Based on Substantive Criminal law, it defines the crimes which committed against the state and may authorize punishment. 3It defines how the facts in the case could be handled within the classification of the crimes. For instance, the classification based on whether the crime is a felony or a misdemeanour. It also defines how the crime should be charged. Essentially, it deals with the “substance” of the matter itself. In determine which court will hear what cases and the person who will prosecute those case based on criminal statutes.

In regard of the Criminal Procedure law, it describes the methods through which the criminal laws are enforced. For instance, when would the accused can be searched, when can the evidence be seized and when does the eyewitnesses can be investigated. The procedure itself deals with an accused’s individual constitutional rights including the right to remain silent, the right to a speedy, the public trial by a jury, the right to a competent attorney and the defendant’s right to confront his or her accuser.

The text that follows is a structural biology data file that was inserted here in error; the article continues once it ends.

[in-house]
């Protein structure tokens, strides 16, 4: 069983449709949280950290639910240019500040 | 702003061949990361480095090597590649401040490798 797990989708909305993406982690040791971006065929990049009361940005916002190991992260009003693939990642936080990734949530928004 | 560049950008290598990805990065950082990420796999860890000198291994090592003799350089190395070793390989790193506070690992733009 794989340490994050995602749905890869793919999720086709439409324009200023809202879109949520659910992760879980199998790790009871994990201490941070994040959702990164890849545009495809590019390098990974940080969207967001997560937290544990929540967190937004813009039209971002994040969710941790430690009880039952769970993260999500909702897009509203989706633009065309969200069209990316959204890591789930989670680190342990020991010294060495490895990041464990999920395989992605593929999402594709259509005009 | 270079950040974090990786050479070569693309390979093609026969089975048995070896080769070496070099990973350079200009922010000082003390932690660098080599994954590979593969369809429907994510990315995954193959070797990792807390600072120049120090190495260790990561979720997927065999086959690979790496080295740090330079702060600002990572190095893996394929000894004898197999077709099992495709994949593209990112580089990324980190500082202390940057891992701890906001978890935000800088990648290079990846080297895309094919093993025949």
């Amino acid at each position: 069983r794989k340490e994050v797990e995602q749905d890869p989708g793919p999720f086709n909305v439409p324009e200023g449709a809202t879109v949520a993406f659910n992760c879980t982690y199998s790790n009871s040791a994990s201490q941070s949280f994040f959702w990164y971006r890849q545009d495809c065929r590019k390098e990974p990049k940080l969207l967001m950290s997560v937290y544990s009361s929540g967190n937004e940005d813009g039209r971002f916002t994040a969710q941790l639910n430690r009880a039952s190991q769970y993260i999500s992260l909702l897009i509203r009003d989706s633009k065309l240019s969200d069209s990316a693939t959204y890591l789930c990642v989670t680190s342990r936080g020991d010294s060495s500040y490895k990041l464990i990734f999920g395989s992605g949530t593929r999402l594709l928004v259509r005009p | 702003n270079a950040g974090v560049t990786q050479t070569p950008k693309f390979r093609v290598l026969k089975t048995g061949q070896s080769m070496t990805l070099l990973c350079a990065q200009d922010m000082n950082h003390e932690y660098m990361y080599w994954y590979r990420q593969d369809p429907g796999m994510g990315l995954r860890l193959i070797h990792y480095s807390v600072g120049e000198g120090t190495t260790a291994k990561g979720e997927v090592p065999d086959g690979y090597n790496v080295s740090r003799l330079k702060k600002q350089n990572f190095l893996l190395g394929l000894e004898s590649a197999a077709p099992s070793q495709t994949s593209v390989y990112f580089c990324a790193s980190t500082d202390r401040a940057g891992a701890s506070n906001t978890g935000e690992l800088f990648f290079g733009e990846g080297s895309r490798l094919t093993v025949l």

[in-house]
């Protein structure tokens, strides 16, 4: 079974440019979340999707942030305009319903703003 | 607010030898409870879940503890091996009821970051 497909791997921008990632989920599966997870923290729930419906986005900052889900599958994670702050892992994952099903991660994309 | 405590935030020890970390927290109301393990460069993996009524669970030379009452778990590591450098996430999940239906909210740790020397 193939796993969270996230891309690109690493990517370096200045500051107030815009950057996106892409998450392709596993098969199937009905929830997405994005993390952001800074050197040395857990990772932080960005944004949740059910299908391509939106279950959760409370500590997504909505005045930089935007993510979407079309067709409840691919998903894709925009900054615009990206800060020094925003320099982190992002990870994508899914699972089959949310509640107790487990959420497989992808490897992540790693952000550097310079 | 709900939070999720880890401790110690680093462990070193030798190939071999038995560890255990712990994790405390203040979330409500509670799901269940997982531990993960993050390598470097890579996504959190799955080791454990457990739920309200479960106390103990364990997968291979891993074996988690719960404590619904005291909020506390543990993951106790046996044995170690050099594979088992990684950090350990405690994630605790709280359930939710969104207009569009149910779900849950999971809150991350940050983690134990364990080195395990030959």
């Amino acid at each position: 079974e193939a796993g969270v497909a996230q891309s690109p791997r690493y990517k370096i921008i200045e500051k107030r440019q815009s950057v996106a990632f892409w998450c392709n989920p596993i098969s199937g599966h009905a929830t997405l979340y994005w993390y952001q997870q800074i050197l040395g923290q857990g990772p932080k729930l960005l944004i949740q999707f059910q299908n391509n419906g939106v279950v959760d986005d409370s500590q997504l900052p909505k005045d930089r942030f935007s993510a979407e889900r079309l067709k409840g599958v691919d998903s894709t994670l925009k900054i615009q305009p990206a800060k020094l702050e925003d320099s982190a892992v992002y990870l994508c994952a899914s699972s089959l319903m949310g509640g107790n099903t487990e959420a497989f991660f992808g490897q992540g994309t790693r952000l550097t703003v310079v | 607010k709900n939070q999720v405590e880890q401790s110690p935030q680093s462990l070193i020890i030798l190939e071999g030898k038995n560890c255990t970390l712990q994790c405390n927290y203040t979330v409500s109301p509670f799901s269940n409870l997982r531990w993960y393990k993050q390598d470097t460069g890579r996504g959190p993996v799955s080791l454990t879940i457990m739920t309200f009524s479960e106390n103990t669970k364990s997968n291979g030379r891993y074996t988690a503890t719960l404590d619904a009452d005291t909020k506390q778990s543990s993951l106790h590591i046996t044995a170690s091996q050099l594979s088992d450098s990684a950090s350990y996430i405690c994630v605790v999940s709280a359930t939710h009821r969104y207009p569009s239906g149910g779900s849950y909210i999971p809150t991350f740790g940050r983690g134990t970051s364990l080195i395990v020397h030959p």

In the case under British Privy Council (Proprietary Articles Trade Assn. v. Canada)4, they mentioned that a criminal law connotes only the quality of such acts or omissions as are prohibited under appropriate penal provisions by authority of the state in which by mean that the law signifies only by the offences which are prohibited under the Penal Code by the government itself. Thus, in R v Wilcox, the Nova Scotia Court of Appeal wrote, of criminal law that “The essence of criminal law is moral blameworthiness; the essence of regulation is that those engaging in-regulated activities maintain a certain minimum standard of care. Criminal offences reinforce crucial social values, the violation of which merits disapprobation and punishment.”